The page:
Pretty Ring Time
Clorinda Cathcart's Circle
Volume 19: Matches Making

Pretty Ring Time Cover

Matters are gradually coming back into more regular ways. Although it is an unseasonable spring and early summer, fancies, not of young men only, turn to thoughts of love, and various projects of courtship and marriage are upon hand. These are not all pleasing to everyone concerned. There are also curious mysteries to do with Lord Saythingport’s affairs that may affect more than the Marquess himself. Clorinda discovers that she cannot entirely eschew the habit of contriving.

You might like to read the Chronology & Reading Order for these books & also the notes for this book: Pretty Ring Time: Allusions and References. Or view all books in the Clorinda Cathcart's Circle series.

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Read Chapter 1 ...

Conjugal affairs

Beaufoyle Beaufoyle, Earl of Sallington, heir to the Duke of Mulcaster, was entirely dumbstruck. He hoped this appeared to be giving the kind of consideration to this extraordinary proposition that he would have given to a painting being shown to him — that well-known connoisseur — by a reputable dealer.

But really. The last thing he would have anticipated being presented to him within the walls of this very discreet club for fellows of a certain disposition was the advancement of a dynastic union. Surely — at the very least — it was a refuge from the Marriage Market being conducted by Society during the Season? Certain members that were fathers of daughters might come in and groan about having to do their duties about escorting ’em &C — but —

And Saythingport. The kind of High Tory that looked somewhat askance at Peel. Quite the antithesis to His Grace of Mulcaster.

Beauf realized that he was gazing quite unseeing at a Basil Linsleigh of the abduction of Ganymede — when had that been brought down from the attic to which it had been consigned at the time Linsleigh had found it prudent to leave the country? He blinked.

M’daughters, Saythingport had said, have been brought up to understand the meaning of marriage — what their duties are and that they have no business interfering in their husbands’ pursuits —

Well, it was entire notorious that Lady Saythingport remained mewed up at Roughton Arching while her husband publicly disported with the fiery opera-dancer Carlotta Delgado, and more privately with the handsome young men provided at the club, generously paid for their discretion. But Beauf had read his father’s private memoir of his tragically short marriage to his own mother, seen the happy companionship of his second marriage — seen the other unions in their circle in which there was love and mutual respect — had a very different notion of what marriage should be, even in their station.

And as far as duty went in conjugal affairs, Saythingport was not aware that besides Beauf’s attachment to the handsome dusky botanist and horticulturalist Julius Roberts, there was a longstanding — he was not sure what one might call it! — with that fiery speaker and writer of radical opinions, Flora Ferraby. They might have as careless very young lovers begotten their adored daughter Kate, but they now, with more prudence — among her other shocking subjects, Flora preached on Malthusian matters — still enjoyed mutual embraces when occasion presented itself. Did not think that he would happily resign himself to conjugal duty having known what an enthusiastic partner in pleasures could be.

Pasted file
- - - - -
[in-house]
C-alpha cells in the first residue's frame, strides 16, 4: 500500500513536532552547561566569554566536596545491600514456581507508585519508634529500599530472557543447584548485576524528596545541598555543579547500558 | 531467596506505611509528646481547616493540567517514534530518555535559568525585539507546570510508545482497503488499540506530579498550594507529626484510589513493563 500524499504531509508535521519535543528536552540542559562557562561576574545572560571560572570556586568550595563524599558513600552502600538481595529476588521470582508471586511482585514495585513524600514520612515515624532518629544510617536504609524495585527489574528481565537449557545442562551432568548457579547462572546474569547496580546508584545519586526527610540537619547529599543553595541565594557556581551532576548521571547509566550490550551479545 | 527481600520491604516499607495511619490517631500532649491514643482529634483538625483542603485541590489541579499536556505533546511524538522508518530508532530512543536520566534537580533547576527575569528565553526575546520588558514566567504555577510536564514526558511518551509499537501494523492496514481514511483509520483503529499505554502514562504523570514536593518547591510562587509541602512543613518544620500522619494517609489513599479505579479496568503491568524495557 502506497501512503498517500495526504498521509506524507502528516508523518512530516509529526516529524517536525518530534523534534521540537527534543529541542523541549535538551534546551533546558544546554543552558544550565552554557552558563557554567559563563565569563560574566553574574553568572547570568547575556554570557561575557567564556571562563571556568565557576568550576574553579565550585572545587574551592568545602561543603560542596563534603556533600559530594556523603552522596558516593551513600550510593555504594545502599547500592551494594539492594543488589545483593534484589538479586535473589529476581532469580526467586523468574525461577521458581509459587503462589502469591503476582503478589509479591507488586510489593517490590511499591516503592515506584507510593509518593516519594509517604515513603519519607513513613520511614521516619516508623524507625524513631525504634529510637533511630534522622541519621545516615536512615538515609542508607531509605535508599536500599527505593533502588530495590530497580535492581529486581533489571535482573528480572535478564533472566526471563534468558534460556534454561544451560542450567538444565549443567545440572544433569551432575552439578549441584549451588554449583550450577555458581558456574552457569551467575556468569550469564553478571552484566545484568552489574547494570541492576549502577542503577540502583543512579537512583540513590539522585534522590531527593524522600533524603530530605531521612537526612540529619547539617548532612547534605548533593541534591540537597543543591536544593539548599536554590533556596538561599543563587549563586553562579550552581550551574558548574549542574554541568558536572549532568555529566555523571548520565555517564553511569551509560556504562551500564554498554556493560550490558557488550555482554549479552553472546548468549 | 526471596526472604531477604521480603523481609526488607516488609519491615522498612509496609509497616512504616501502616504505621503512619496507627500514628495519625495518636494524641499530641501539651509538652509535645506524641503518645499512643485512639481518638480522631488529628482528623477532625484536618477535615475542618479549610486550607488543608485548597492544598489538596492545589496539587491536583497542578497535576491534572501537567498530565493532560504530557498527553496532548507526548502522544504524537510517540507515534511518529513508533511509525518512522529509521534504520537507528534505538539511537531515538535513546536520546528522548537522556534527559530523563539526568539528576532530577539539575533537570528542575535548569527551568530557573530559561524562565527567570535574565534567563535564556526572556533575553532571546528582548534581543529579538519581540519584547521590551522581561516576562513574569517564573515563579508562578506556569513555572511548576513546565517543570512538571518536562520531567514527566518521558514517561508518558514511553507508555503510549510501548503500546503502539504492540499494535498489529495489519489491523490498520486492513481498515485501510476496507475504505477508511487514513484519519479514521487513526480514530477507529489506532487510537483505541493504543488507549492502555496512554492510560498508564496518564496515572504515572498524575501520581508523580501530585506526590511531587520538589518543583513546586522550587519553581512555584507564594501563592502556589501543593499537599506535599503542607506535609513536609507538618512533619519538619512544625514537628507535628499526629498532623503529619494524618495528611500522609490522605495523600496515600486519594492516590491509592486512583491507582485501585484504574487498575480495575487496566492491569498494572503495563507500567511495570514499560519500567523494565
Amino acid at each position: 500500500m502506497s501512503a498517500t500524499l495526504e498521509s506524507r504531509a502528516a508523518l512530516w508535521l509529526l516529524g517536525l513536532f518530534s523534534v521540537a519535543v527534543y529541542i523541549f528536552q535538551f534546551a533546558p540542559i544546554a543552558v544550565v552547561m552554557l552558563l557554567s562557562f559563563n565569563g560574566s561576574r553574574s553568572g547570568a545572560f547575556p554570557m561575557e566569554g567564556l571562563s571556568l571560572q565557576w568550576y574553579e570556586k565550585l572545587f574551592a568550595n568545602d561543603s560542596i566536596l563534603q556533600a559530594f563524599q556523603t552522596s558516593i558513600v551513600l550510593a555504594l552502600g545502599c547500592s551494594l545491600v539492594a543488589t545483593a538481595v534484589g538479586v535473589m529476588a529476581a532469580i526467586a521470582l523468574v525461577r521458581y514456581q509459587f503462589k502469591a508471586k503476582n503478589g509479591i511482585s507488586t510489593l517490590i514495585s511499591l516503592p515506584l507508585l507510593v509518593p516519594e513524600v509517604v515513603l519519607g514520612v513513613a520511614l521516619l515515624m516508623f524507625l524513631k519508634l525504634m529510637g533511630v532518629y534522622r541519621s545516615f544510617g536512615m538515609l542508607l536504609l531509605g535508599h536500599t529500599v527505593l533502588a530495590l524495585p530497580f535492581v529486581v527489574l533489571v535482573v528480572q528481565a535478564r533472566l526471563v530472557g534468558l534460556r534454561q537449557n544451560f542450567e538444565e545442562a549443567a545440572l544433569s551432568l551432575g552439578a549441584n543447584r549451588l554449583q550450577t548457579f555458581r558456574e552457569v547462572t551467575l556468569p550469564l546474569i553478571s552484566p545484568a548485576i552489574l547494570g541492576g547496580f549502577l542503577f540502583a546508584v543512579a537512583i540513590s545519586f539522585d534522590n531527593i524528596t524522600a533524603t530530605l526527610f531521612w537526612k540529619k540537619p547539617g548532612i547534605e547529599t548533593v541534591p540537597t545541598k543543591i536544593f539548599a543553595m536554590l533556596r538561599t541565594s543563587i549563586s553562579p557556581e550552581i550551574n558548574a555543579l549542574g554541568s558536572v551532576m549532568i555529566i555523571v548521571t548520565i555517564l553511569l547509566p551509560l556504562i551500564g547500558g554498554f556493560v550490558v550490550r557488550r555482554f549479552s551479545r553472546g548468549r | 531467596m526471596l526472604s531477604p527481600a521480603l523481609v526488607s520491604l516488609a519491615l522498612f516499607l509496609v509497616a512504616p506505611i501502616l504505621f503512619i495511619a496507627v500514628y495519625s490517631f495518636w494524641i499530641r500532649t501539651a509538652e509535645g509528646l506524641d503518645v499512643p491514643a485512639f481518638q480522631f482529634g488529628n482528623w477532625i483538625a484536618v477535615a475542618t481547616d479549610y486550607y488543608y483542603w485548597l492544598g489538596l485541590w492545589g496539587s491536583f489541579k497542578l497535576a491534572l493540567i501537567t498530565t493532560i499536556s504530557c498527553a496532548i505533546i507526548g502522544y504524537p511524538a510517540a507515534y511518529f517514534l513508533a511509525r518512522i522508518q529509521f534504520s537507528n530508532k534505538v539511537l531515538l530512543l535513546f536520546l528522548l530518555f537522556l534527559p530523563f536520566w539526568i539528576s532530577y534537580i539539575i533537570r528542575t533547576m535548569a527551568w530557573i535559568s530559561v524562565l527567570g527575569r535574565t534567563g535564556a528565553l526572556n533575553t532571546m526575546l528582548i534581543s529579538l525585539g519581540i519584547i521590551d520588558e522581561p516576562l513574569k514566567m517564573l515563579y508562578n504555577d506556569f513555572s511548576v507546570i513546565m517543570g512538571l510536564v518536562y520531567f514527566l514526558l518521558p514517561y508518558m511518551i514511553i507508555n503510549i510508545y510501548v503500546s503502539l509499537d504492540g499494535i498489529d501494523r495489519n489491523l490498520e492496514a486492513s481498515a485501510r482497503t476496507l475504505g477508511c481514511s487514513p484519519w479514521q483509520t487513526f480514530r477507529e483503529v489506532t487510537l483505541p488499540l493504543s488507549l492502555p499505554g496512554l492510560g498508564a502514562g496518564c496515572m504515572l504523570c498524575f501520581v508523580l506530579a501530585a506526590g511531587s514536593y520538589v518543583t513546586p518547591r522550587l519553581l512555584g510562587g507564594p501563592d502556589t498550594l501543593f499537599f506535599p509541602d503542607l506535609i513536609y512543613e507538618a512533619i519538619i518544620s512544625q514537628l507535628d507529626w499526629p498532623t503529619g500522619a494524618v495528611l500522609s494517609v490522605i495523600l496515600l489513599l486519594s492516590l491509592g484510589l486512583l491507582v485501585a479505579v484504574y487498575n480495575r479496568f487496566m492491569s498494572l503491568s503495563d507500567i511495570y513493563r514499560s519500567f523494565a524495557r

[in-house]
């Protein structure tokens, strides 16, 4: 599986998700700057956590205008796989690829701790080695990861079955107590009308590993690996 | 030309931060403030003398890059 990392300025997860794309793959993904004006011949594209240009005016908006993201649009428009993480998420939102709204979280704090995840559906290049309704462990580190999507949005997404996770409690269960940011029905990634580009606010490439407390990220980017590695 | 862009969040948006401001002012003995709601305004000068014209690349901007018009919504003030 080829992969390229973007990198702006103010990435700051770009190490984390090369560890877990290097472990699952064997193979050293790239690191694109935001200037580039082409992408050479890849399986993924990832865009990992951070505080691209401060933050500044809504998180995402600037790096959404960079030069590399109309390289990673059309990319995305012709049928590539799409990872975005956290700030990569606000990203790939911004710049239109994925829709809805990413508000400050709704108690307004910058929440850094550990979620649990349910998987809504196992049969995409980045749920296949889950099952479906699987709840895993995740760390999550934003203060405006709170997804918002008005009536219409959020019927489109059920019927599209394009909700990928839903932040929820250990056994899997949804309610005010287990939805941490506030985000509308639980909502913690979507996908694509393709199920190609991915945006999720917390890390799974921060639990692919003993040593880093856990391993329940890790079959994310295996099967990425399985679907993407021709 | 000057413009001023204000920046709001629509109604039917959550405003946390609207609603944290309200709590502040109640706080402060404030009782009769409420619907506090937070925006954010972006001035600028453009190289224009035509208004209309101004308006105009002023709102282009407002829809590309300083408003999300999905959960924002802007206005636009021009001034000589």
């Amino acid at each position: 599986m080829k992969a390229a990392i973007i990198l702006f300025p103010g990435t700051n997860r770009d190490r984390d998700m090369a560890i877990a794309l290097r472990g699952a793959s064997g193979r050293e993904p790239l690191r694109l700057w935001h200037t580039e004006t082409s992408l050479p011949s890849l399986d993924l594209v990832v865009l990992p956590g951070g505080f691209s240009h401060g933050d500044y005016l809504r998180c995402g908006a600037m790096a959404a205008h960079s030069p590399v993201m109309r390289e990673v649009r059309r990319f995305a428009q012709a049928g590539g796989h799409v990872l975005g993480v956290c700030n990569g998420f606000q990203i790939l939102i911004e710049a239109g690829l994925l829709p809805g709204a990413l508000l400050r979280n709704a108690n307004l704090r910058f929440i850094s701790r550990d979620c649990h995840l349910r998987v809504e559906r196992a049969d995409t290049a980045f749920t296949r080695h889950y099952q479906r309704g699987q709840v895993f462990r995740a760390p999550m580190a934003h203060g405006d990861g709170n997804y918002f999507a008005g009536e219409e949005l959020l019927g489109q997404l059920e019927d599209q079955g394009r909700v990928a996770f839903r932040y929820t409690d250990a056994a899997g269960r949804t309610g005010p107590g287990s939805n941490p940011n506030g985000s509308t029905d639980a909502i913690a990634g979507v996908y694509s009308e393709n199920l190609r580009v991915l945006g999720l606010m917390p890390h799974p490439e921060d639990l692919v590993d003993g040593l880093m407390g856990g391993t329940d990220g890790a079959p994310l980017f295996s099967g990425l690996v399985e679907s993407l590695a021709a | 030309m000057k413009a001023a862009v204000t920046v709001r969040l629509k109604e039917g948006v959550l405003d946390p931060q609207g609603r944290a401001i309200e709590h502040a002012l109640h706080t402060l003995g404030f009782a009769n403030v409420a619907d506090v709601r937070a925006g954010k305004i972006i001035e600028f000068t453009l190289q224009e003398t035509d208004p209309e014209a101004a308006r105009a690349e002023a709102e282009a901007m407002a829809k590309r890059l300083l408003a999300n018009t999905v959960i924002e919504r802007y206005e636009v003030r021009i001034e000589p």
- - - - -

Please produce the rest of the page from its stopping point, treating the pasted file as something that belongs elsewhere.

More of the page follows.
You are speaking, he said at length, of Lady Lucretia? A young woman that had been quite persecuting him with a pretended — he was fairly sure it was pretended — interest in art.

You cannot imagine I meant Hermione!

Beauf did not see that this was entirely out of the question — Lady Hermione Shallock had lately come to Town with her mother and was staying with the Undersedges at Trembourne House. While it was true she was a cripple, she was rather better-looking than her younger sister, and one had the impression that in her seclusion at Roughton Arching had improved her mind with a deal of miscellaneous reading. But here was Lady Lucretia, nearly at the end of her second Season, and, one must presume from this approach, no offers, or none of any eligibility.

Beauf raised his eyebrows and smiled slightly and said, he had not had any particular thoughts of marrying — it was not as though there was any urgency to the matter — here was his brother Rollo went be fruitful and multiply most exemplary —

Two bouncing infant sons as well as a daughter, it was a great weight off his shoulders.

— not to mention that his father was yet in the prime of life. This was perhaps a low blow — Saythingport’s elder daughter Lady Marina having been married to the Duke of Werrell’s heir Lord Iffling. His Grace, however, though completely lunatic for many years, was in very robust bodily health and his son unlikely to succeed at all expeditious.

Saythingport, that normally had exceedingly polished manners, looked somewhat grumpy. Indeed, he had been observed somewhat out of humour these some several months. One understood that he was still about the business of finding a successor to the Delgado, that had suited him very well, being as wishful as he was to have the appearance of a tempestuous liaison rather than the reality: this was perhaps a more difficult task than he had expected.